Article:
We understand if you cannot stay for this part, but are grateful if you can. We appreciate any help we can get, no matter how small or big. No booking required - just show up on the day. We're a friendly group of people, and everyone is welcome to this family friendly event. It's a nice community - make some new friends and do a good deed for the planet at the same time. 

For everyone to feel welcome, please leave political and religious messages at home - this includes t-shirts with political campaign messages. There is a street parking, but it is often busy on Sundays, so check streets close by as well if it's full or please consider using public transport. Message us here if you are lost. 
All welcome - the more the merrier. Please invite your friends too.

Concert: Rock For Lizard Rock

FREE. Register at:

Create A Spit To Seaforth Oval Walk: The Missing Link - Petition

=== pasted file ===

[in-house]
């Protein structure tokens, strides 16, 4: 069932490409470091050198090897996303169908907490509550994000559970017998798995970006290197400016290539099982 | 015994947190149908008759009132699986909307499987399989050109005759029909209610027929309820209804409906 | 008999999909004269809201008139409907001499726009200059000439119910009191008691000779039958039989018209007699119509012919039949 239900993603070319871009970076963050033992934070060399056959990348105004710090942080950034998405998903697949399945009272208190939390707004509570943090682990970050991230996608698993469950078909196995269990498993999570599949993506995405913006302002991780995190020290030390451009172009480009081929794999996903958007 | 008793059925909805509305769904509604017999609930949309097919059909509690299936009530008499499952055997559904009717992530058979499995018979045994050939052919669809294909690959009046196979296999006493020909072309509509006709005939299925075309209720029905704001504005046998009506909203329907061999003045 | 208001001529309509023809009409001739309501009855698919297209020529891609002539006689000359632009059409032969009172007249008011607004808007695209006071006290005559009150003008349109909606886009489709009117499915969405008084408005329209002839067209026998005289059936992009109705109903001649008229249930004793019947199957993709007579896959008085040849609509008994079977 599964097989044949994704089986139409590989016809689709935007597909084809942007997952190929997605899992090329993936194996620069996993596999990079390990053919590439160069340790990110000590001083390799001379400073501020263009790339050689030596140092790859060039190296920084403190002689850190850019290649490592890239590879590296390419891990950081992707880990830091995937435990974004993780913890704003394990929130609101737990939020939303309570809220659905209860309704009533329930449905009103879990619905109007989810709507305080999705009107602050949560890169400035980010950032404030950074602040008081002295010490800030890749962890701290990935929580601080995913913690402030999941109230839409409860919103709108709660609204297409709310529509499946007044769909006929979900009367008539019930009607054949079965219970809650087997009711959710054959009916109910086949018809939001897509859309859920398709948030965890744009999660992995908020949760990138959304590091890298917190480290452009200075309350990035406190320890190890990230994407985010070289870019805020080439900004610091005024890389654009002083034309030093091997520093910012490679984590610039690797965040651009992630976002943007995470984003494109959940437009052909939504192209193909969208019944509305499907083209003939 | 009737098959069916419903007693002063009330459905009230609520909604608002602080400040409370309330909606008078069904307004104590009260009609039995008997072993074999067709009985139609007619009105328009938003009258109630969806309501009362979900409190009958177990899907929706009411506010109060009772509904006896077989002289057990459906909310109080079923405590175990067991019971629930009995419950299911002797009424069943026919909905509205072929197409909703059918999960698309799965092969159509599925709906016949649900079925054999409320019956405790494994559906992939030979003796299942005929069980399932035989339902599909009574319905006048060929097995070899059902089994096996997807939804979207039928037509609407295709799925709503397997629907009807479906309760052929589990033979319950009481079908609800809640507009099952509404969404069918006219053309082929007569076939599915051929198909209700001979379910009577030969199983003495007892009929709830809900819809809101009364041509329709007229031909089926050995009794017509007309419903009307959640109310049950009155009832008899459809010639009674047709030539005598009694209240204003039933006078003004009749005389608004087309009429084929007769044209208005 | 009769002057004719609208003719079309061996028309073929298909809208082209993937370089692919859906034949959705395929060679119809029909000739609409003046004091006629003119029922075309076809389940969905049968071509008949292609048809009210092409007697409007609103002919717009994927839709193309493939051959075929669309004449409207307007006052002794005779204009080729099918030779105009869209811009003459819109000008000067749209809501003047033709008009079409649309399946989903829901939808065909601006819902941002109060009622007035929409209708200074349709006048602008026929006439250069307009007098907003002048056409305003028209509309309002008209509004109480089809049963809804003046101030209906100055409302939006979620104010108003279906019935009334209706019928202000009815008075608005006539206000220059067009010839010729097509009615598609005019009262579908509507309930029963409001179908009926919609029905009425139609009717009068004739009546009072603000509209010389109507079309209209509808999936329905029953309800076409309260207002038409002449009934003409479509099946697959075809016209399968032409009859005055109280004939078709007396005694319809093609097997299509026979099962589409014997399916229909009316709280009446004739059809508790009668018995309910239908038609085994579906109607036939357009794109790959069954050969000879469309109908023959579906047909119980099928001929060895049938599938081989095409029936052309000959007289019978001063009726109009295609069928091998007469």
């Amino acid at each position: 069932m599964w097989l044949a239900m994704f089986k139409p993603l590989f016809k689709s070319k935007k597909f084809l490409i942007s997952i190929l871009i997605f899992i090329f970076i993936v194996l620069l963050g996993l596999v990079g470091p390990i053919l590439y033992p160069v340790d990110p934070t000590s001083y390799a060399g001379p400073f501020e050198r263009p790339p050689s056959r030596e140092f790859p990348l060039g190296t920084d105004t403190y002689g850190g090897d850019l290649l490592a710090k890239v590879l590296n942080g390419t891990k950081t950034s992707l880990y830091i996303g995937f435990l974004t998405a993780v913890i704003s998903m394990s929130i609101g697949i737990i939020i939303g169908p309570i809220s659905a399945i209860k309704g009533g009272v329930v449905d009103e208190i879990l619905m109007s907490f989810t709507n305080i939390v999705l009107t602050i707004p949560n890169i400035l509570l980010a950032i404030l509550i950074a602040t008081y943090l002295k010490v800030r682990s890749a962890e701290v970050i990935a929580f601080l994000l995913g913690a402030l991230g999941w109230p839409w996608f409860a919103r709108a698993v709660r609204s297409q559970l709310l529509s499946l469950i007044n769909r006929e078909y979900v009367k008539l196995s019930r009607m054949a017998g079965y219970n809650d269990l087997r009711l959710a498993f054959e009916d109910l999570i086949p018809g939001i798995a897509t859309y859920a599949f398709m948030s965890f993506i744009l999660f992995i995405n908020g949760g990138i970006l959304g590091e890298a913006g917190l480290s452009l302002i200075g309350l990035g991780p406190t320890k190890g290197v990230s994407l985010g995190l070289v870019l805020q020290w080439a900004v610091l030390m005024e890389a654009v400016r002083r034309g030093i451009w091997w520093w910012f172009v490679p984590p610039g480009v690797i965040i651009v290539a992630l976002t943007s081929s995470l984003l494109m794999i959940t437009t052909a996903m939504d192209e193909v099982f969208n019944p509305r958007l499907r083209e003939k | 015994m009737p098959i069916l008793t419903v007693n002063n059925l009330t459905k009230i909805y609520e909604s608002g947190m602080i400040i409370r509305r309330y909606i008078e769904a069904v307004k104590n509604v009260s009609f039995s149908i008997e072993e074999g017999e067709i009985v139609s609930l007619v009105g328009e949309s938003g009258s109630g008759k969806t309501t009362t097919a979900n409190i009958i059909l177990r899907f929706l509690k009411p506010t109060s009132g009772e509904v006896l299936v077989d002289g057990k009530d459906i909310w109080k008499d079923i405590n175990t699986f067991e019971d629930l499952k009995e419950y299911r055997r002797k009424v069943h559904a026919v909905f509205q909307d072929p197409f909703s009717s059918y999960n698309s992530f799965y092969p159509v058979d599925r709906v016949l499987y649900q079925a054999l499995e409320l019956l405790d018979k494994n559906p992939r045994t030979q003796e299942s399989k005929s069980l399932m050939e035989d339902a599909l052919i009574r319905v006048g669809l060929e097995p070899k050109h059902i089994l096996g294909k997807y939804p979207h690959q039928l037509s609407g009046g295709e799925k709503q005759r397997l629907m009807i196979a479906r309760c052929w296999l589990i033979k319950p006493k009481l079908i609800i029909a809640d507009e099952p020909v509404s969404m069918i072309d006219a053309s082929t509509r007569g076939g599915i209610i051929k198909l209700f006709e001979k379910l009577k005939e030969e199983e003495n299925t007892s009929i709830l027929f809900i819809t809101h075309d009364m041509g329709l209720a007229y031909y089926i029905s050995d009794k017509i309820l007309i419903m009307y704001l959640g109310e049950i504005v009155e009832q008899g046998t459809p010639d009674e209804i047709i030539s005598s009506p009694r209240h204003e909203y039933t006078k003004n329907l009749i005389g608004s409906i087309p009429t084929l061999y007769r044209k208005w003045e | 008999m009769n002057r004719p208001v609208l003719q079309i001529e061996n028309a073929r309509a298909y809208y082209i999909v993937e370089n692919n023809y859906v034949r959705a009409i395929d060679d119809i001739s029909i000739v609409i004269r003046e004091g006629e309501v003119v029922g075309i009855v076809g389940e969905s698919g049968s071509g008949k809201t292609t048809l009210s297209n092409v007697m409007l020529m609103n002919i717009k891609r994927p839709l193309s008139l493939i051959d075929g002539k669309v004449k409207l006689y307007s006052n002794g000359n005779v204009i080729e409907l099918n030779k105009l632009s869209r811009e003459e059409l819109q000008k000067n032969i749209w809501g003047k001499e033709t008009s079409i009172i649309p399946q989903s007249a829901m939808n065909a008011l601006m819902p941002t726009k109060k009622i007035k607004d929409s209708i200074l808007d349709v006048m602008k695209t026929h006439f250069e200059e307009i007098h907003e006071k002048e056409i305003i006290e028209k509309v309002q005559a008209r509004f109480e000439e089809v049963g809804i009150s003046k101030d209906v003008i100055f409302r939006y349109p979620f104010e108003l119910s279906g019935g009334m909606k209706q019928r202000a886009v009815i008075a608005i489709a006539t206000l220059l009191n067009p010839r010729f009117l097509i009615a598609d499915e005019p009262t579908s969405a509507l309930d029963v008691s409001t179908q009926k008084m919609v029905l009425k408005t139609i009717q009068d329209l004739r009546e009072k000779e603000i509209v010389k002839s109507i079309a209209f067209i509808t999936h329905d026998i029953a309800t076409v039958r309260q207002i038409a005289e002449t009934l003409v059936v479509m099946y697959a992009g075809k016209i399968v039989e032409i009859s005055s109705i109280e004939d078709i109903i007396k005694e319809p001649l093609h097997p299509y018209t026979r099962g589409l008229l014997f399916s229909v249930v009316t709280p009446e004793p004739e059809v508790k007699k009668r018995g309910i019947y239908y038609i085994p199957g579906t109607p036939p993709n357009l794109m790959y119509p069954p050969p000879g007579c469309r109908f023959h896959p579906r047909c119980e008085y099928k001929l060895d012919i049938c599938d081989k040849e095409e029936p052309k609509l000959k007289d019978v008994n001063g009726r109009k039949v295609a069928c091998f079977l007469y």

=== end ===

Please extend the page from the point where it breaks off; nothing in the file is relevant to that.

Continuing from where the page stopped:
There is approx. 20,000 square metres of land situated between Rignold Street and Castle Circuit, Seaforth. The largest block is now FOR SALE. There is currently contracts out to overseas investors and developers.

The land is separated by conservation land that joins Garigal National Park. This land should be purchased and returned to the community for all to enjoy and wildlife to be given a fighting chance at survival. 

This is a thriving riparian zone that should be made a wildlife corridor. It is currently the wildlife corridor that connects existing corridors to Garigal National Park .Running through the middle of the land is a permanent water source that attracts and aids the survival of many animals. Currently there are wallabies, echidnas, powerful owls, lyrebirds, monitor lizards, water dragons, numerous species of small birds and insects such as a large variety of dragonflies. 

The Powerful Owl is listed as vulnerable in NSW and there is talk of changing the lyrebird's status to threatened in light of the recent loss of habitats due the devastating fire season of last summer. The Seaforth Mint Bush is listed as critically endangered. The Angophora's  are a protected species.

The loss of hollow bearing trees is a key threatening process in determining  whether or not these vulnerable and threatened species will survive.